As in the case with other moral virtues, sobriety consists in a mean between excess and defect. The defect of sobriety is drunkenness; the vice by way of excess has been given no special name, but it consists in an unreasonable unwillingness to use intoxicants even when health requires them. Total abstainers are not guilty of a culpable excess of sobriety unless their abstention is unworthily motivated. For those prone to alcoholic addiction, the reasonable mean is total abstention. In contemporary life, when powerful intoxicants, especially distilled spirits, are in common use, and when social customs lead many into excess, total abstinence, under ordinary circumstances, is a commendable, though not an obligatory, measure to safeguard the observance of temperance. Moreover, the mean of the infused virtue of sobriety is measured by higher considerations than those that determine what is reasonable from the point of view of the natural, acquired virtue. The sacrifice of otherwise legitimate satisfactions for a supernatural motive can be praiseworthy and meritorious, as is evident in the case of virginity or celibacy undertaken for the sake of virtue, or in the case of fasting.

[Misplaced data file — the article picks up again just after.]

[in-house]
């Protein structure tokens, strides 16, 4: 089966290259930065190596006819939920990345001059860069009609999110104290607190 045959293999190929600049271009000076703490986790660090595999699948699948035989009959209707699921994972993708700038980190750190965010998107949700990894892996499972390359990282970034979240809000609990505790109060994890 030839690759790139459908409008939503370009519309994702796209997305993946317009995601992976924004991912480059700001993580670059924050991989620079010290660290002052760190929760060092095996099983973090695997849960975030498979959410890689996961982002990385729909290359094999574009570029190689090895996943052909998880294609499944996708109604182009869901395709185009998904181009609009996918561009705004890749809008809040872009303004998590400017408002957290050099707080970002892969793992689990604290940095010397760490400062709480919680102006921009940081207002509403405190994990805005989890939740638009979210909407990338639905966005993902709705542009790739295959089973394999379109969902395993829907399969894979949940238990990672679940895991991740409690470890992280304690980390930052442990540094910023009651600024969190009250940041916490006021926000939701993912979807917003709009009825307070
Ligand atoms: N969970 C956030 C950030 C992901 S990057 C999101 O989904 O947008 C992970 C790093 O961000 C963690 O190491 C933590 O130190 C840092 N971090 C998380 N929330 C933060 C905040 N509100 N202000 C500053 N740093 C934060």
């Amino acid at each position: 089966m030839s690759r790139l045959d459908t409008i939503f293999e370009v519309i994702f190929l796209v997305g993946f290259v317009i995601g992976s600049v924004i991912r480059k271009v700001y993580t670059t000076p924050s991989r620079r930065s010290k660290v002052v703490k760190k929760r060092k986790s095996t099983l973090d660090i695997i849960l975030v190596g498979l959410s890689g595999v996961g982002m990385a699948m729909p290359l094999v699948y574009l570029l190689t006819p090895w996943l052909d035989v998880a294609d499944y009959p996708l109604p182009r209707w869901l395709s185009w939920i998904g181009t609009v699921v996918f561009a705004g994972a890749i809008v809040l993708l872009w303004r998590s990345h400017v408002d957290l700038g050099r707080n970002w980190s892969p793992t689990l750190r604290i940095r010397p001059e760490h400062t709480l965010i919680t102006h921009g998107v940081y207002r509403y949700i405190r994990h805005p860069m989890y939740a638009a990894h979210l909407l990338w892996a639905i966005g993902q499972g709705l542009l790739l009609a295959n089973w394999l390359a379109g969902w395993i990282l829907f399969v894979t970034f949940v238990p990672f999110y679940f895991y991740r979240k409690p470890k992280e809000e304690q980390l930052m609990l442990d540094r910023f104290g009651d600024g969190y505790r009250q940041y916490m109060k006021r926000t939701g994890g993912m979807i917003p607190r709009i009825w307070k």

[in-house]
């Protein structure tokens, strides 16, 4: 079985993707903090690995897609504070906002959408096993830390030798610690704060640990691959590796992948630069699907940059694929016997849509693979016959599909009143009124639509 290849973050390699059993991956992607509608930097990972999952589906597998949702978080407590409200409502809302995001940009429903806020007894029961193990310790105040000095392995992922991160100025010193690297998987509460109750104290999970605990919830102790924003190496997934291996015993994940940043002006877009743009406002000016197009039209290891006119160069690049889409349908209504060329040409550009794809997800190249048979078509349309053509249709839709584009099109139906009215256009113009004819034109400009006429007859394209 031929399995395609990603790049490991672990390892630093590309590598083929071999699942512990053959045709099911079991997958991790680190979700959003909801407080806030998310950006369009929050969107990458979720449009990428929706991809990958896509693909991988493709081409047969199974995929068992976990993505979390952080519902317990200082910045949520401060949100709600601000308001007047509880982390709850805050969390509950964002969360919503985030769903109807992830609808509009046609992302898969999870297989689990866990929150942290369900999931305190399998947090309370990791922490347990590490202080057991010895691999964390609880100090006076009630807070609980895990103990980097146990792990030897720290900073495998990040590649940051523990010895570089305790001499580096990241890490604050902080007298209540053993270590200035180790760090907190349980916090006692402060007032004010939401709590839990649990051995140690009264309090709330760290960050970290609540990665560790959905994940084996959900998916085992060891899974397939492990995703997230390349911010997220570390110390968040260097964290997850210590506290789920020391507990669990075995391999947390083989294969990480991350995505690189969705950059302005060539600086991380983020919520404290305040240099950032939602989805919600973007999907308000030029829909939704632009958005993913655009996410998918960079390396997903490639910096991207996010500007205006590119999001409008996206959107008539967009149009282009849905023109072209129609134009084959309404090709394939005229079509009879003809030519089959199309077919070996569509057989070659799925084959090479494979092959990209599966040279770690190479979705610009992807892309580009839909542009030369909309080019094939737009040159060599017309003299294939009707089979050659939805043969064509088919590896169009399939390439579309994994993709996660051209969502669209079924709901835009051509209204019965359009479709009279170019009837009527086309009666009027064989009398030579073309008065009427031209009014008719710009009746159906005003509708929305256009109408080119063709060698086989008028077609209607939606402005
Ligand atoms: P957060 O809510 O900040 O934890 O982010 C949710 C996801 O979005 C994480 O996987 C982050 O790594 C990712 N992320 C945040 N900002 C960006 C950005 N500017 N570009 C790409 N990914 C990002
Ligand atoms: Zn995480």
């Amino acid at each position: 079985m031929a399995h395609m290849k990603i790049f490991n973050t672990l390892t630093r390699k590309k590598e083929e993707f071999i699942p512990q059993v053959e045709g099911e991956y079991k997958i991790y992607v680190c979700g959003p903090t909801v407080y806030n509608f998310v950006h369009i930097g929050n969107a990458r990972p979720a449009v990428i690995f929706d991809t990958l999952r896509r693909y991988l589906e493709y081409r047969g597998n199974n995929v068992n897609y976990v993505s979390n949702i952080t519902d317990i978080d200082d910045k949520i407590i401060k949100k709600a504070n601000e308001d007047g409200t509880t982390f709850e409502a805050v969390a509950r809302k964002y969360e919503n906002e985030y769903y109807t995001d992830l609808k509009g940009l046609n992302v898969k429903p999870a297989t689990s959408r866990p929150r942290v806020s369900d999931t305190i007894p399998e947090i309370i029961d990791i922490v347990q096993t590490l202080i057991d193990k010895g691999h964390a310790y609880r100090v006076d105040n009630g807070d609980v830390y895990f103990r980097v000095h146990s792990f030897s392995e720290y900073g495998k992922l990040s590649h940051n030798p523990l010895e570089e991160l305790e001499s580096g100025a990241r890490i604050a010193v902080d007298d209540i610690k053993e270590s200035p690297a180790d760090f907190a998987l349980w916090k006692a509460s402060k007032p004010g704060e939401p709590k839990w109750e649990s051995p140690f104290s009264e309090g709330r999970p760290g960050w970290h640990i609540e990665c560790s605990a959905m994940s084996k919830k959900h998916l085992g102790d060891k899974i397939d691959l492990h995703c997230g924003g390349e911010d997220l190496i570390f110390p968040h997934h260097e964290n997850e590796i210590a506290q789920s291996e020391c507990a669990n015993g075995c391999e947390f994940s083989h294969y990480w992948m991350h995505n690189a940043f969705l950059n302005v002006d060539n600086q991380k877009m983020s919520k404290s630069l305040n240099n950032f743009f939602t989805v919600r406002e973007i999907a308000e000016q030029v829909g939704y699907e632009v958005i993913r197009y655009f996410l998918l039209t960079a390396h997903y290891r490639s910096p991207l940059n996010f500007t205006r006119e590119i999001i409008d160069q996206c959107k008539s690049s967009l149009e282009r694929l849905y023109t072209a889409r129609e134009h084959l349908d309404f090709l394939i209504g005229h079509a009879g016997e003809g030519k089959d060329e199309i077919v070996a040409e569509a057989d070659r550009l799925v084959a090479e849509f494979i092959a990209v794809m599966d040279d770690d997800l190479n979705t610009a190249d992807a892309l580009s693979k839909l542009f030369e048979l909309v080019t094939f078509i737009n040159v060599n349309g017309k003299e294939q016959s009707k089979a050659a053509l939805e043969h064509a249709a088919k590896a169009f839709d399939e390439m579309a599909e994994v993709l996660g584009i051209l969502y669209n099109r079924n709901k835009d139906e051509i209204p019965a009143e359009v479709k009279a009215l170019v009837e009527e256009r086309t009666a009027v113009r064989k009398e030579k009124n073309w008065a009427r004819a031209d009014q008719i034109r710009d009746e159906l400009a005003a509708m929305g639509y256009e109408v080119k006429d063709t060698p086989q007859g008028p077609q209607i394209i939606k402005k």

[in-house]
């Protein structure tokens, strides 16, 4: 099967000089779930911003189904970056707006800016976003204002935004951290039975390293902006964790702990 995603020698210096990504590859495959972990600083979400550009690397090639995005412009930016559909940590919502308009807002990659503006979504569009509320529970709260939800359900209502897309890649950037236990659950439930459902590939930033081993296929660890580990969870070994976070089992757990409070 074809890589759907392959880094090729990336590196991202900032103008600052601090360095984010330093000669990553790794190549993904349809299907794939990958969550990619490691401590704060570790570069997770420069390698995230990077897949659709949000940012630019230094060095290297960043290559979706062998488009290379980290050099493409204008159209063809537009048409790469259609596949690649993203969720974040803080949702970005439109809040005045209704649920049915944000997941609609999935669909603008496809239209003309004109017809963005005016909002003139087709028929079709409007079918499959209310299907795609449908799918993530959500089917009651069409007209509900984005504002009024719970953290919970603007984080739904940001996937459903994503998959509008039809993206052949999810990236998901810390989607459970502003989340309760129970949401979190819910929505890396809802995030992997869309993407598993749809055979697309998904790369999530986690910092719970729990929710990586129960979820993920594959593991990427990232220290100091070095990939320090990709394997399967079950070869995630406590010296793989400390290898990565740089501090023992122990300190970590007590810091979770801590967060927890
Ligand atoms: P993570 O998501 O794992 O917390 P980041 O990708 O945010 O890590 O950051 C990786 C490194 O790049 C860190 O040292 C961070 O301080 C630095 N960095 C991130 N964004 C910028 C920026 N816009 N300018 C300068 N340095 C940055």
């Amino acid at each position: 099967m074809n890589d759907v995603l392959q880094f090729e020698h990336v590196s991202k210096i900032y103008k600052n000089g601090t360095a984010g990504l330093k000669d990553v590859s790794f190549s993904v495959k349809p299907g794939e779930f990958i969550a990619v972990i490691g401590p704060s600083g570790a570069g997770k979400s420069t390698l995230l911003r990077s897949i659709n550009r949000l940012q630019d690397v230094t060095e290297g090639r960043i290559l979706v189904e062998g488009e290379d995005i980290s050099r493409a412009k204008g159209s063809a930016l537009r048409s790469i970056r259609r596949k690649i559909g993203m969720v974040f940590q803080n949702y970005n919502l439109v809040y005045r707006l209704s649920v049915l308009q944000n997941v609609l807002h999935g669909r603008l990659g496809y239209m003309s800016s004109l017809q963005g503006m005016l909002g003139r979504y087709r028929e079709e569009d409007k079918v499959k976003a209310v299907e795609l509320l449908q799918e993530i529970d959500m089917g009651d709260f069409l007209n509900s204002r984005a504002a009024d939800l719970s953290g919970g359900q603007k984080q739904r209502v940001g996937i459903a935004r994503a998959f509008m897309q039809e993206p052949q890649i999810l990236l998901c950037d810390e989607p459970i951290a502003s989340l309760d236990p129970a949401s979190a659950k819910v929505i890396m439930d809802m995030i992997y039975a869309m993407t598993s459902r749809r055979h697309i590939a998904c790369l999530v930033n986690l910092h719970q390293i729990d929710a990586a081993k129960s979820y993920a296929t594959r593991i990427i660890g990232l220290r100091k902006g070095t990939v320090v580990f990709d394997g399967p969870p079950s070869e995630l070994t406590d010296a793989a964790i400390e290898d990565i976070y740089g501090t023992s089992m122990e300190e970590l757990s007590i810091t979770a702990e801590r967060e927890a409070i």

See Also: temperance, virtue of; temperance movements.
Bibliography: thomas aquinas, Summa theologiae, 2a2ae, 149.
[p. k. meagher]